product of my past

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Preserving Africa’s digital legacy

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CC: aussiegall Flickr

I spend my days immersed in social media, so much so that I’m left without  the energy to convert thoughts into blogs in my nights. All that to say that I’ve allowed my blog to slip into a coma. But listening to Christian Payne’s (@Documentally) audioboo ‘Contemplating the digital beyond‘ has jolted me back to life.

Christian (what an incredibly soothing voice this man has!) considers the need to reconcile the cultural significance of all we are creating and sharing on social media platforms (particularly the ‘big three’: Facebook, Twitter and Google +) and the potentially transient nature of these plarforms – they are, afterall, businesses dependent on sustainable income for their survival.

It’s certainly recommended listening.

While preserving a well loved blog is in itself interesting, for me though, the reason this recording strikes a cord is that it makes obvious the fact that Africa’s digital story could be lost.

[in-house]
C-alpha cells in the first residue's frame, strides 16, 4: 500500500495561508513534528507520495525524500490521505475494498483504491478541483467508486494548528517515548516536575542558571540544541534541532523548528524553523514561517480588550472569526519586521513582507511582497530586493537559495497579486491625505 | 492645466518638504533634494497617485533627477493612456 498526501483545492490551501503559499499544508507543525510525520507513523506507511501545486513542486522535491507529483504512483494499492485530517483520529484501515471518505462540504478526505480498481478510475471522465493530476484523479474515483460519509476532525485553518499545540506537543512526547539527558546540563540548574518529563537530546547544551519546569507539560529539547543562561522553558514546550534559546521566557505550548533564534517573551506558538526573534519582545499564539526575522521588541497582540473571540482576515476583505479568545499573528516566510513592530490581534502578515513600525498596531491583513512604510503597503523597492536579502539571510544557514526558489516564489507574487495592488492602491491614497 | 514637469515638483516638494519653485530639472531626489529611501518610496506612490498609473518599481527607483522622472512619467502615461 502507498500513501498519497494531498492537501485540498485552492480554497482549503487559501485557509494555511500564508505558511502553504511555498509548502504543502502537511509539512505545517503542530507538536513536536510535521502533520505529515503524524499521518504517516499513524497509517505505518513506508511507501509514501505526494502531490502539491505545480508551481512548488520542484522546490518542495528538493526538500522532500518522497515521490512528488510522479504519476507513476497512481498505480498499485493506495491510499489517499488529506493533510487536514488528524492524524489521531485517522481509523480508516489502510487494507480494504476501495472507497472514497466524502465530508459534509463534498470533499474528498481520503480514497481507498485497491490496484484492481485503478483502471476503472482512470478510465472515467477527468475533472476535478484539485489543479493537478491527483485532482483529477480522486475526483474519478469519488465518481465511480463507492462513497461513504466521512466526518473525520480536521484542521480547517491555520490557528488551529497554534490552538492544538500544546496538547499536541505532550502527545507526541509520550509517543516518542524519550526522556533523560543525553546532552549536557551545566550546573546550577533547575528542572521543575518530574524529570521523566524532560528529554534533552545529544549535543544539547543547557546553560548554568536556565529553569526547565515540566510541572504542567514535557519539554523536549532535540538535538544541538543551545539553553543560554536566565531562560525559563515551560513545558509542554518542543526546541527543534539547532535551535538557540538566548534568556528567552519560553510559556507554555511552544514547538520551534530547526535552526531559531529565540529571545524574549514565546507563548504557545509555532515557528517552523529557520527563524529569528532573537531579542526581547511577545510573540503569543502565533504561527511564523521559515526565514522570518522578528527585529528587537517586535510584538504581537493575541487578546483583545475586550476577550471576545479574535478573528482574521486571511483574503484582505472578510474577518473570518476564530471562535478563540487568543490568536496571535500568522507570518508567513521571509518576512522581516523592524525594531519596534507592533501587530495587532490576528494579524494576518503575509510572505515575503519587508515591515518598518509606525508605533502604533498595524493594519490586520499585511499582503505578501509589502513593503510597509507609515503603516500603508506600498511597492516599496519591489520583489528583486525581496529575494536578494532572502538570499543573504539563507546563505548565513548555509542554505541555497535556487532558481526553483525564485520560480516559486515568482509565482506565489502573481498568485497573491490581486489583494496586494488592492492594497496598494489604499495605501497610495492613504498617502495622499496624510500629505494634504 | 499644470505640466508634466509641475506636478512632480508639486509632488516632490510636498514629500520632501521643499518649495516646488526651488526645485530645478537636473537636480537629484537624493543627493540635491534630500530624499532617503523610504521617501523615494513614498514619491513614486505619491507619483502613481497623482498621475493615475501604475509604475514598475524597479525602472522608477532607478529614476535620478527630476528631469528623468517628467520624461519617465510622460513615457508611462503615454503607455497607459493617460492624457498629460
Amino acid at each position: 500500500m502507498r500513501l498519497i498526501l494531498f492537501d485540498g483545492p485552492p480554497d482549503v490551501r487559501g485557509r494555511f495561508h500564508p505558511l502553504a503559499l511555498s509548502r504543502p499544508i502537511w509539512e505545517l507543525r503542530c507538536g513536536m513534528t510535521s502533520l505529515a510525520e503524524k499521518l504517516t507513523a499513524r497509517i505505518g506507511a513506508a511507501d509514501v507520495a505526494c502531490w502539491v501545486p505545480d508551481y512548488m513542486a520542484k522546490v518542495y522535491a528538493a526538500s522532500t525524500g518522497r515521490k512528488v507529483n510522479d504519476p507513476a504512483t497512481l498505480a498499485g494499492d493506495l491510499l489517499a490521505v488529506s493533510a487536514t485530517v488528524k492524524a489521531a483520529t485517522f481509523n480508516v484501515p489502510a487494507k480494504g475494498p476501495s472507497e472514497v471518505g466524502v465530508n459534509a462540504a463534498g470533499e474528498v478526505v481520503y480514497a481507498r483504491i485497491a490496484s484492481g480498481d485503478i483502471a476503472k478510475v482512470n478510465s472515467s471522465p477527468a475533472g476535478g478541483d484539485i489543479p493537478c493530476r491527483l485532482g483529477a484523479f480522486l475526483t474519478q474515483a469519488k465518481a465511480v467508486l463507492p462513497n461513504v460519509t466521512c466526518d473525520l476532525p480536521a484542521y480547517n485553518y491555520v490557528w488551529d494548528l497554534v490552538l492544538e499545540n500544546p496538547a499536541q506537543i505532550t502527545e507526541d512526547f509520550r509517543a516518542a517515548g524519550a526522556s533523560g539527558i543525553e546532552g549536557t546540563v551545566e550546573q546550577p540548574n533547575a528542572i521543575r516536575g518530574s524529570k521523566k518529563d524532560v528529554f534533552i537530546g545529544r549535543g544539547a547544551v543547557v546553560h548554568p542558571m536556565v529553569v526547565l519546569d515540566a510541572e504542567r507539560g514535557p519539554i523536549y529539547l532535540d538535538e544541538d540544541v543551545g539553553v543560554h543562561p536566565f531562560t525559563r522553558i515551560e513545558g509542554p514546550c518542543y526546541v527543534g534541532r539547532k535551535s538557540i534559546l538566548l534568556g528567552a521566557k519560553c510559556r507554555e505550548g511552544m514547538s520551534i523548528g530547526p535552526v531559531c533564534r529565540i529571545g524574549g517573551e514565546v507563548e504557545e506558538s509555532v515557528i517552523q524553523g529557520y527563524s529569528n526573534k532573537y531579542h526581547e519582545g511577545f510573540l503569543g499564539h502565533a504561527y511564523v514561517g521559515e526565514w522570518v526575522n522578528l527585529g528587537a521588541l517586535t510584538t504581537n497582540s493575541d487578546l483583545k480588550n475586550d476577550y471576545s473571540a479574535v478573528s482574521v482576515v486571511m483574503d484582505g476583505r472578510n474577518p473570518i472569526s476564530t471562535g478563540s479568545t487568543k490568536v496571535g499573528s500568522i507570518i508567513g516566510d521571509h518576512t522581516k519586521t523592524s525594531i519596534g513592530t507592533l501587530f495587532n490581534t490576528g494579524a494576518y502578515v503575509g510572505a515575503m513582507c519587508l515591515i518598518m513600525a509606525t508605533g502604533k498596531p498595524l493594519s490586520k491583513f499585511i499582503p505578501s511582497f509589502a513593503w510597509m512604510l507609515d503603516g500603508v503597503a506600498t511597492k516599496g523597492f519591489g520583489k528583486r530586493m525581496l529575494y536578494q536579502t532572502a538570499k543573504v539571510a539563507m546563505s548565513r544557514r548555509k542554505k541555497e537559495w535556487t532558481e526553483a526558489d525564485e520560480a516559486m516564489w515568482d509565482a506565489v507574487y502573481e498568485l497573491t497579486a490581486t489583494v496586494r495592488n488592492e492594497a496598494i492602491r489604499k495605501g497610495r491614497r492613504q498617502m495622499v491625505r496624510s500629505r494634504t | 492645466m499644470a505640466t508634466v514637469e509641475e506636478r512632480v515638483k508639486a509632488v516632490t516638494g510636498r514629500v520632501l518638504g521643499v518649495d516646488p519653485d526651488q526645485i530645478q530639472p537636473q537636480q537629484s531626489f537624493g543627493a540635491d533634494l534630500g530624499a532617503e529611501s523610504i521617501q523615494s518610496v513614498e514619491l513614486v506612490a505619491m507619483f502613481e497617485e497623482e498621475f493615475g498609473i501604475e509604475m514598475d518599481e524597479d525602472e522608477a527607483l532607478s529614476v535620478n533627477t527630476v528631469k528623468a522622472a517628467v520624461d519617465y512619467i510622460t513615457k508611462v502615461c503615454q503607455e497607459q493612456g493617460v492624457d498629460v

Thousands are blogging, tweeting, sharing audio files and pictures, collectively redefining what it means to African – and challenging the “Africa is a country” mentality. It’s an exiciting time. Internet connectivity and with it, social media platforms have opened Africa up to the world in a way that defies the moribund tales of disease, famine and war.

As Christian explains, the value of social media is that “it is documenting society in real time but for future generations.” But withouth investment (of “cents, pounds or dollars”) and collective will, that could all be lost. This poses a challenge to all those creating new platforms (whether supported by mobile or other devices) for the African market and to those using existing platforms to talk about their Africa: think about legacy.

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Written by Eliza

July 10, 2012 at 3:23 pm

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